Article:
The 50th anniversary of the inception of terrestrial television in India provided the occasion for one of Doordarshan’s most famous faces, Salma Sultan, to enter the studios of the satellite whipper-snappers.
Talking to Barkha Dutt on NDTV 24×7, Ms Sultan recounted the harrowing experience of having to read from the teleprompter and the challenge of having to correct the script even while reading from it.
“Once the prompter was supposed to read: Purane zamane mein auraton ko band kar rakhthe the (in the olden days, the women used to be held in purdah).
“But some letters were transposed and there was a spelling mistake. The prompter read: Purane zamane mein auraton ko bandar khathe the (in the olden days, monkeys used to eat up women).
“We had to correct and edit ourselves on our fly. But there was great energy and bonding, and I cherish those memories even today.”
Photograph: courtesy The Hindu
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At the Toronto international film festival, documentary film maker Michael Moore drops some pearls on the state of newspapers:
“In Europe, Japan and other countries, for many—most—of their newspapers, the primary source of funding is circulation, advertising second. In our country [the United States] advertising is the primary source of funding, circulation second.
“Any time you say the people who read your paper are secondary to the business community, you have lost and eventually you are not going to survive. In Europe, they know that in order to keep circulation up, they have to put out a damn good newspaper, something that people read, and they better not cut too many reporters because people are not going to read.”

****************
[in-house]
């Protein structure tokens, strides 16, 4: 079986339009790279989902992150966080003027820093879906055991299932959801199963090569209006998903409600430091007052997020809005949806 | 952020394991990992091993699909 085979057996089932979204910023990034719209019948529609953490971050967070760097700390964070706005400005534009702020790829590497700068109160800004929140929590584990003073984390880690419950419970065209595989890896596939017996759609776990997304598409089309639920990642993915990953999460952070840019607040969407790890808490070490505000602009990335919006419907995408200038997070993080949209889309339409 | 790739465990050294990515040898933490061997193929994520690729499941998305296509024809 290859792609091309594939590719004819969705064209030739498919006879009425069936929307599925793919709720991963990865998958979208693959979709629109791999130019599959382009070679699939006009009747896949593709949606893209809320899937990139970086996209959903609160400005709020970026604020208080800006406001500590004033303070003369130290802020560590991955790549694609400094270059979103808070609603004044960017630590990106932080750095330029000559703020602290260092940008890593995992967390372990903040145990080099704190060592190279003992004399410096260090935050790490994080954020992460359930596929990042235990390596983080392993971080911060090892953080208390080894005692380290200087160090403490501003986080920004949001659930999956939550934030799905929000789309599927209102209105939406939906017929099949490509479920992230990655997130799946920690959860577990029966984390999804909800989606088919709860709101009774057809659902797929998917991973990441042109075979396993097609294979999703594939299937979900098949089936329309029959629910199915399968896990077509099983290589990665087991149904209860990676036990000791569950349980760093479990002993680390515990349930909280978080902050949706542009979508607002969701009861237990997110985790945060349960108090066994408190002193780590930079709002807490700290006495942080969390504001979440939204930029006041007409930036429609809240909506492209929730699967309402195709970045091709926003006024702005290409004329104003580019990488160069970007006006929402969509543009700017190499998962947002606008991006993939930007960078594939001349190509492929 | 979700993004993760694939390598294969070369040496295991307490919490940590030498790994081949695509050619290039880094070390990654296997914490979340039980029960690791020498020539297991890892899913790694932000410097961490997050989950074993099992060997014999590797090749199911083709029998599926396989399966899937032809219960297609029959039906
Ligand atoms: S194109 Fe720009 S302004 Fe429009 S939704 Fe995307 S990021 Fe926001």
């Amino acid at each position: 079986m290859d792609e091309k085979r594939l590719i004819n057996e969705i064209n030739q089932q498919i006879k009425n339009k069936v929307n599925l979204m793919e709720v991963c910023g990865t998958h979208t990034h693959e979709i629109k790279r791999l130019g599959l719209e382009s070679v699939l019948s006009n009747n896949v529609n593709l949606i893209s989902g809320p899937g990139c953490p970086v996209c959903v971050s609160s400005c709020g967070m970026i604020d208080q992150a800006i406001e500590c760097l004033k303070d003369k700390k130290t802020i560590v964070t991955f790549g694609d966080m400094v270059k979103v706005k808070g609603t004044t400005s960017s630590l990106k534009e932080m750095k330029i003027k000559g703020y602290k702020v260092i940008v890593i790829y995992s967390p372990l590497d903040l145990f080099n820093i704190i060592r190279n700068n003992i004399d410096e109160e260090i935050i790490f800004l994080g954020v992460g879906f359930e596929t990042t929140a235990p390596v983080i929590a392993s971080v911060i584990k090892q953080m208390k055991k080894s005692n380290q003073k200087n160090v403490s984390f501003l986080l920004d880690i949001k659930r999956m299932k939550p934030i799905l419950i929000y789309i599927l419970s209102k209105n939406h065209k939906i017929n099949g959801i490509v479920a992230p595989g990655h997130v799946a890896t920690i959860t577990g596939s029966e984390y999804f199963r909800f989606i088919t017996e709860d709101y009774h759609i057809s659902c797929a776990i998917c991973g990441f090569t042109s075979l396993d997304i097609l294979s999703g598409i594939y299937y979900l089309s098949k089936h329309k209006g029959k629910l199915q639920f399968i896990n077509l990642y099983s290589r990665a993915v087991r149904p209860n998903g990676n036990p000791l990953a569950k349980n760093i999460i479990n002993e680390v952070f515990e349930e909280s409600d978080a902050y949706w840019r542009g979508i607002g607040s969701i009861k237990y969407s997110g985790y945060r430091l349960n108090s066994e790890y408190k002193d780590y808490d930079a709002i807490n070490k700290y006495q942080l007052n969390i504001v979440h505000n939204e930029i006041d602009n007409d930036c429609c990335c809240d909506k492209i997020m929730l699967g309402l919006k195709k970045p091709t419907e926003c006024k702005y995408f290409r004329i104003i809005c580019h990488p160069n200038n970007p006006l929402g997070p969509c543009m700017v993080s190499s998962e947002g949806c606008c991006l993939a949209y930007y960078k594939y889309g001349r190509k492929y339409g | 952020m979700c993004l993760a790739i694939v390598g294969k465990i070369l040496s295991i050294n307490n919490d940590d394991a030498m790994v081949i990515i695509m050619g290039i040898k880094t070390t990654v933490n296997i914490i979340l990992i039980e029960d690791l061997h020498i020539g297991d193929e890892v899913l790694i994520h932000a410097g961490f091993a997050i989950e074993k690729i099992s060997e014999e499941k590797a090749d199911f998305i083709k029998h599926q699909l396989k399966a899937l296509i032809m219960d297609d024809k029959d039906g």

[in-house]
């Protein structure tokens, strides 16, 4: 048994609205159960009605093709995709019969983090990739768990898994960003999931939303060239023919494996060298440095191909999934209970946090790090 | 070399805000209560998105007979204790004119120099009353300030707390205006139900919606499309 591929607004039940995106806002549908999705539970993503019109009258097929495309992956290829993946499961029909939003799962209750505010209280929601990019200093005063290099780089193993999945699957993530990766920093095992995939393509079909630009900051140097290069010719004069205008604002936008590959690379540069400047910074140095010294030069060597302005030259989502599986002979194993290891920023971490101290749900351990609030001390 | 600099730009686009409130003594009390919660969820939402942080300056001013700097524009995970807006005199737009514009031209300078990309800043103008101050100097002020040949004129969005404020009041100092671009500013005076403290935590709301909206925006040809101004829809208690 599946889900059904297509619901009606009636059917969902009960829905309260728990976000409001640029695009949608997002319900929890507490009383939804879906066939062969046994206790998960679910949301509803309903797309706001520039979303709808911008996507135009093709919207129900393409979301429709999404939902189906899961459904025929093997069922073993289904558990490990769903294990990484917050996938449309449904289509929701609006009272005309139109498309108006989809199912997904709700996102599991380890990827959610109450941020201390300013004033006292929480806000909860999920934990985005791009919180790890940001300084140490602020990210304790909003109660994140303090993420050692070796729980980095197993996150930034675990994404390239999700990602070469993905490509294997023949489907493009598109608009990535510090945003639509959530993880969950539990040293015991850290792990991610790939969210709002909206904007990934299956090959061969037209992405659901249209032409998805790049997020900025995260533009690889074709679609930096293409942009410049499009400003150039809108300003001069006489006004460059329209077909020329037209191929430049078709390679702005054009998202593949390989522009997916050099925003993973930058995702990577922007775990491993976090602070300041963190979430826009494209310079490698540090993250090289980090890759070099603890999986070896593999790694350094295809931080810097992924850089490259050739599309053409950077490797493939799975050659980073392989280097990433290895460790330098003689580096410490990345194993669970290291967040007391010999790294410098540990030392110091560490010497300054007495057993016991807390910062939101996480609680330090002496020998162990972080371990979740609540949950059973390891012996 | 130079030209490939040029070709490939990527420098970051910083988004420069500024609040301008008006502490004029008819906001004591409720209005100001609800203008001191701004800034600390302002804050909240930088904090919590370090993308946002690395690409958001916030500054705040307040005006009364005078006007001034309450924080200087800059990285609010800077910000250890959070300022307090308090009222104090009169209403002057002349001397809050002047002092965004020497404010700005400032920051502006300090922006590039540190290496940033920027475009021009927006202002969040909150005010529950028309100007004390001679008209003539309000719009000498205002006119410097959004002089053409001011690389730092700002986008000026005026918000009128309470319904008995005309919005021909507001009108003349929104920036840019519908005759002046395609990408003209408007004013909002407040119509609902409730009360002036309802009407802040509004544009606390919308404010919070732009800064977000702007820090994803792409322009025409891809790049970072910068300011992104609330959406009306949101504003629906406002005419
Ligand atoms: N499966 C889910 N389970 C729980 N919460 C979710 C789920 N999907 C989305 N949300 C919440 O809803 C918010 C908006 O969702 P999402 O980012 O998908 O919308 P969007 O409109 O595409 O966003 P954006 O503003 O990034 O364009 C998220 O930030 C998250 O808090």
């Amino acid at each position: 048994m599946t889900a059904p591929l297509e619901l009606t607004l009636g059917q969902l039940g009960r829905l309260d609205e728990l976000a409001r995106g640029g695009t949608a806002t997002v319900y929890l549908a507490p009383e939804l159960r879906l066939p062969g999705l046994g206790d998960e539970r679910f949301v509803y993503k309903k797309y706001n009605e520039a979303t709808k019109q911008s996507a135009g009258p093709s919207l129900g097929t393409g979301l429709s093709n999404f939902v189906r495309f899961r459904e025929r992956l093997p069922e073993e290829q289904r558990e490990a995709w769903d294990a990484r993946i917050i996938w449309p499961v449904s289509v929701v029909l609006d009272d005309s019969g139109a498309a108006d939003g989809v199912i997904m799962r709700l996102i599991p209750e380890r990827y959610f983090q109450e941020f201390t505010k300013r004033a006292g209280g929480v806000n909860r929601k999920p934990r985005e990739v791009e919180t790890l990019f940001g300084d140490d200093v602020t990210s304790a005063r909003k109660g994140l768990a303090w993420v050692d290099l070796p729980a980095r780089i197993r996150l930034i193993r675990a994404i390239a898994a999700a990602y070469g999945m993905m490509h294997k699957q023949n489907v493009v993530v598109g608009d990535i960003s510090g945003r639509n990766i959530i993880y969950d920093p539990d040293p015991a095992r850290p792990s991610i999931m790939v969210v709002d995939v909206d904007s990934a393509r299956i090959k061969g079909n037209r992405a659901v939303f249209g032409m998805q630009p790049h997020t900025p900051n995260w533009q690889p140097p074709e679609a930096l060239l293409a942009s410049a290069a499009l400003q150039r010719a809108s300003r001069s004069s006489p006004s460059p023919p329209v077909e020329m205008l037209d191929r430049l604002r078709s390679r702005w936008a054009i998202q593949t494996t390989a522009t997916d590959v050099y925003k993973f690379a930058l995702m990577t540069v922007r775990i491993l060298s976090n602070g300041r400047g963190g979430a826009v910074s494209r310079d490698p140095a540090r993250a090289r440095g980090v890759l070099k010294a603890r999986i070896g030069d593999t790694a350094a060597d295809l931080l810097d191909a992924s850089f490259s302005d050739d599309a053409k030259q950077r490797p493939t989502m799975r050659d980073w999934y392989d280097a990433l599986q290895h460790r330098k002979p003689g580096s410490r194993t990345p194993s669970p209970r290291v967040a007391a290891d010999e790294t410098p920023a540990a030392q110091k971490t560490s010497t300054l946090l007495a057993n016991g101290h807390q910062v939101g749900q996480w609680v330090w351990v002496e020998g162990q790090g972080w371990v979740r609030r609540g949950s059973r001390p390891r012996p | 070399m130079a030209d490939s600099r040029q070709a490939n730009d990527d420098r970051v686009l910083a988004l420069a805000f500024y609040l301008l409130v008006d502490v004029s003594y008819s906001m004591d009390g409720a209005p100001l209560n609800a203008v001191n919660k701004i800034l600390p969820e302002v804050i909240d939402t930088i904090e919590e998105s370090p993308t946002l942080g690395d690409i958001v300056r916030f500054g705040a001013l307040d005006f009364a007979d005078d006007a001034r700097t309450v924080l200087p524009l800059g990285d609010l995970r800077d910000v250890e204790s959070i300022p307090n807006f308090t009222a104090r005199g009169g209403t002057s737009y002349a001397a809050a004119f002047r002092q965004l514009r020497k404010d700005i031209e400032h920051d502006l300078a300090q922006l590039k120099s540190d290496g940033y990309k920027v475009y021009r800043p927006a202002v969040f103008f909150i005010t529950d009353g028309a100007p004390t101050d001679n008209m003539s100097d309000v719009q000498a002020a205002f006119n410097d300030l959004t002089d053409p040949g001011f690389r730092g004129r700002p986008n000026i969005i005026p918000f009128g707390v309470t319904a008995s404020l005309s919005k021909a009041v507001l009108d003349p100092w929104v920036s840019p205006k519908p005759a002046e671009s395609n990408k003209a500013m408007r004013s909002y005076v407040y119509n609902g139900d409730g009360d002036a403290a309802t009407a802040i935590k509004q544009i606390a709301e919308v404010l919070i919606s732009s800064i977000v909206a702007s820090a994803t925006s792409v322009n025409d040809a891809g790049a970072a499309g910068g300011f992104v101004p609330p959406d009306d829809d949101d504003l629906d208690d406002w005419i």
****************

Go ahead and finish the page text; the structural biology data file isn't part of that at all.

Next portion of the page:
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Tunku Varadarajan, the former foreign correspondent of The Times, London, currently a professor at NYU’s Stern Business School, asks some excellent questions on the abduction and rescue of Stephen Farrell, the “seemingly reckless” New York Times journalist, by the Taliban in Afghanistan, at Forbes.com.
1) Did not Farrell assume the risk of some harm befalling him? Should he have been allowed to suffer the effects of his own recklessness?
2) Does not the enterprise of democracy and informed consent depend on people like Farrell to ferret out information of public value?
3) Can Farrell be held “morally” responsible for the death of the soldier in the course of his rescue? Or were the Brits entitled not to seek to rescue him since he had disregarded specific advice?
4) Should the New York Times reimburse the British government for the cost of the mission to save Farrell (even if it means taking another loan from Carlos Sim)?
5) Should NYT also compensate the families of the dead soldier and Farrell’s “fixer, the Afghan interpreter who too met his end in the course of the rescue?
6) Should journalists give half the royalties from any books they write to the military, in the event of a costly rescue?
Farrell, according to The Guardian, had been kidnapped twice before “in the line of duty” had earned the enviable tag of “Robohack” from competitors.
Read the full article: The price of a scoop: two dead